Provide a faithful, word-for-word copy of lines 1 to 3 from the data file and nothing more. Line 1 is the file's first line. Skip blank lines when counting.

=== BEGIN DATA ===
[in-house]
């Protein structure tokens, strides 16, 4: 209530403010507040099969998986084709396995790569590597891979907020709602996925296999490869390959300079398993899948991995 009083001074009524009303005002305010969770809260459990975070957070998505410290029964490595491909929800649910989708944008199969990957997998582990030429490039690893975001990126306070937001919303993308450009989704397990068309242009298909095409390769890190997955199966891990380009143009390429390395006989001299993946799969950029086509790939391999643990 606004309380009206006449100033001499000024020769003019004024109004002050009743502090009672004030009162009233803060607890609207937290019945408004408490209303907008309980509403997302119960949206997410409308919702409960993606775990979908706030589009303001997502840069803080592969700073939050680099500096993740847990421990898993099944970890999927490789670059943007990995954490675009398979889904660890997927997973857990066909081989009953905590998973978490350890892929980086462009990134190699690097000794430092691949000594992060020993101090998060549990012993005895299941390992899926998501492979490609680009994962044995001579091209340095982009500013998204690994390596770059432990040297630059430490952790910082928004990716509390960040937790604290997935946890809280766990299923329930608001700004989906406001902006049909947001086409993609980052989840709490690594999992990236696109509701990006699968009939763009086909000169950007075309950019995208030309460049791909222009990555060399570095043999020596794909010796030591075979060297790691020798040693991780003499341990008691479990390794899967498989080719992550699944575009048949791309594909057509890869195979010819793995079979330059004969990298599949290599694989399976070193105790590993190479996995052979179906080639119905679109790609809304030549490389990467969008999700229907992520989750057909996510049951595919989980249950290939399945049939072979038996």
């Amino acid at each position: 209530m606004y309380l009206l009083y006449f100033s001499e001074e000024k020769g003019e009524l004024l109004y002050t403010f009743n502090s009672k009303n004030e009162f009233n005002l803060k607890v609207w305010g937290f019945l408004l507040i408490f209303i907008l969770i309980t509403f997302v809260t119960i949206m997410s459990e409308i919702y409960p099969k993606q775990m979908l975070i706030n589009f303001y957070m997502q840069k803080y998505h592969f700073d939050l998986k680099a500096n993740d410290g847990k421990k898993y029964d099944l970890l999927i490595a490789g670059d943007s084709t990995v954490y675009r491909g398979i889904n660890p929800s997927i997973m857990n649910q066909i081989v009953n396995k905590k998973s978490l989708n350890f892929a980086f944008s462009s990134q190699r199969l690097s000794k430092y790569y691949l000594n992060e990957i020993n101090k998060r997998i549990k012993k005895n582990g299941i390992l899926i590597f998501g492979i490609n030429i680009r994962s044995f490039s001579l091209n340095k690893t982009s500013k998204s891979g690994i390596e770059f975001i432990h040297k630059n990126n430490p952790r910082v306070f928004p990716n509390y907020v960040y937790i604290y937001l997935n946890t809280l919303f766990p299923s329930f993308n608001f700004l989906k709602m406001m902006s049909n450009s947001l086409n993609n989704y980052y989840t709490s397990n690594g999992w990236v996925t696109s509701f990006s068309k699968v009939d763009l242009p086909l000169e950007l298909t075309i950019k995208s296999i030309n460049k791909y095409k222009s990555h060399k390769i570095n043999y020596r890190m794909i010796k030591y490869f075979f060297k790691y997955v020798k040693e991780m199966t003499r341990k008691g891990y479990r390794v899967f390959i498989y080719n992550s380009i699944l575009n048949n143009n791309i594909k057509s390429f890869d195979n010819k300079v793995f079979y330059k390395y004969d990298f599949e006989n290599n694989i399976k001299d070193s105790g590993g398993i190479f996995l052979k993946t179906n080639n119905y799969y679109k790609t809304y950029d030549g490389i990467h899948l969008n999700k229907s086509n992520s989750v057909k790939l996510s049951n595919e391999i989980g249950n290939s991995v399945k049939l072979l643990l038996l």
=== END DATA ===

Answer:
[in-house]
């Protein structure tokens, strides 16, 4: 209530403010507040099969998986084709396995790569590597891979907020709602996925296999490869390959300079398993899948991995 009083001074009524009303005002305010969770809260459990975070957070998505410290029964490595491909929800649910989708944008199969990957997998582990030429490039690893975001990126306070937001919303993308450009989704397990068309242009298909095409390769890190997955199966891990380009143009390429390395006989001299993946799969950029086509790939391999643990 606004309380009206006449100033001499000024020769003019004024109004002050009743502090009672004030009162009233803060607890609207937290019945408004408490209303907008309980509403997302119960949206997410409308919702409960993606775990979908706030589009303001997502840069803080592969700073939050680099500096993740847990421990898993099944970890999927490789670059943007990995954490675009398979889904660890997927997973857990066909081989009953905590998973978490350890892929980086462009990134190699690097000794430092691949000594992060020993101090998060549990012993005895299941390992899926998501492979490609680009994962044995001579091209340095982009500013998204690994390596770059432990040297630059430490952790910082928004990716509390960040937790604290997935946890809280766990299923329930608001700004989906406001902006049909947001086409993609980052989840709490690594999992990236696109509701990006699968009939763009086909000169950007075309950019995208030309460049791909222009990555060399570095043999020596794909010796030591075979060297790691020798040693991780003499341990008691479990390794899967498989080719992550699944575009048949791309594909057509890869195979010819793995079979330059004969990298599949290599694989399976070193105790590993190479996995052979179906080639119905679109790609809304030549490389990467969008999700229907992520989750057909996510049951595919989980249950290939399945049939072979038996």
């Amino acid at each position: 209530m606004y309380l009206l009083y006449f100033s001499e001074e000024k020769g003019e009524l004024l109004y002050t403010f009743n502090s009672k009303n004030e009162f009233n005002l803060k607890v609207w305010g937290f019945l408004l507040i408490f209303i907008l969770i309980t509403f997302v809260t119960i949206m997410s459990e409308i919702y409960p099969k993606q775990m979908l975070i706030n589009f303001y957070m997502q840069k803080y998505h592969f700073d939050l998986k680099a500096n993740d410290g847990k421990k898993y029964d099944l970890l999927i490595a490789g670059d943007s084709t990995v954490y675009r491909g398979i889904n660890p929800s997927i997973m857990n649910q066909i081989v009953n396995k905590k998973s978490l989708n350890f892929a980086f944008s462009s990134q190699r199969l690097s000794k430092y790569y691949l000594n992060e990957i020993n101090k998060r997998i549990k012993k005895n582990g299941i390992l899926i590597f998501g492979i490609n030429i680009r994962s044995f490039s001579l091209n340095k690893t982009s500013k998204s891979g690994i390596e770059f975001i432990h040297k630059n990126n430490p952790r910082v306070f928004p990716n509390y907020v960040y937790i604290y937001l997935n946890t809280l919303f766990p299923s329930f993308n608001f700004l989906k709602m406001m902006s049909n450009s947001l086409n993609n989704y980052y989840t709490s397990n690594g999992w990236v996925t696109s509701f990006s068309k699968v009939d763009l242009p086909l000169e950007l298909t075309i950019k995208s296999i030309n460049k791909y095409k222009s990555h060399k390769i570095n043999y020596r890190m794909i010796k030591y490869f075979f060297k790691y997955v020798k040693e991780m199966t003499r341990k008691g891990y479990r390794v899967f390959i498989y080719n992550s380009i699944l575009n048949n143009n791309i594909k057509s390429f890869d195979n010819k300079v793995f079979y330059k390395y004969d990298f599949e006989n290599n694989i399976k001299d070193s105790g590993g398993i190479f996995l052979k993946t179906n080639n119905y799969y679109k790609t809304y950029d030549g490389i990467h899948l969008n999700k229907s086509n992520s989750v057909k790939l996510s049951n595919e391999i989980g249950n290939s991995v399945k049939l072979l643990l038996l």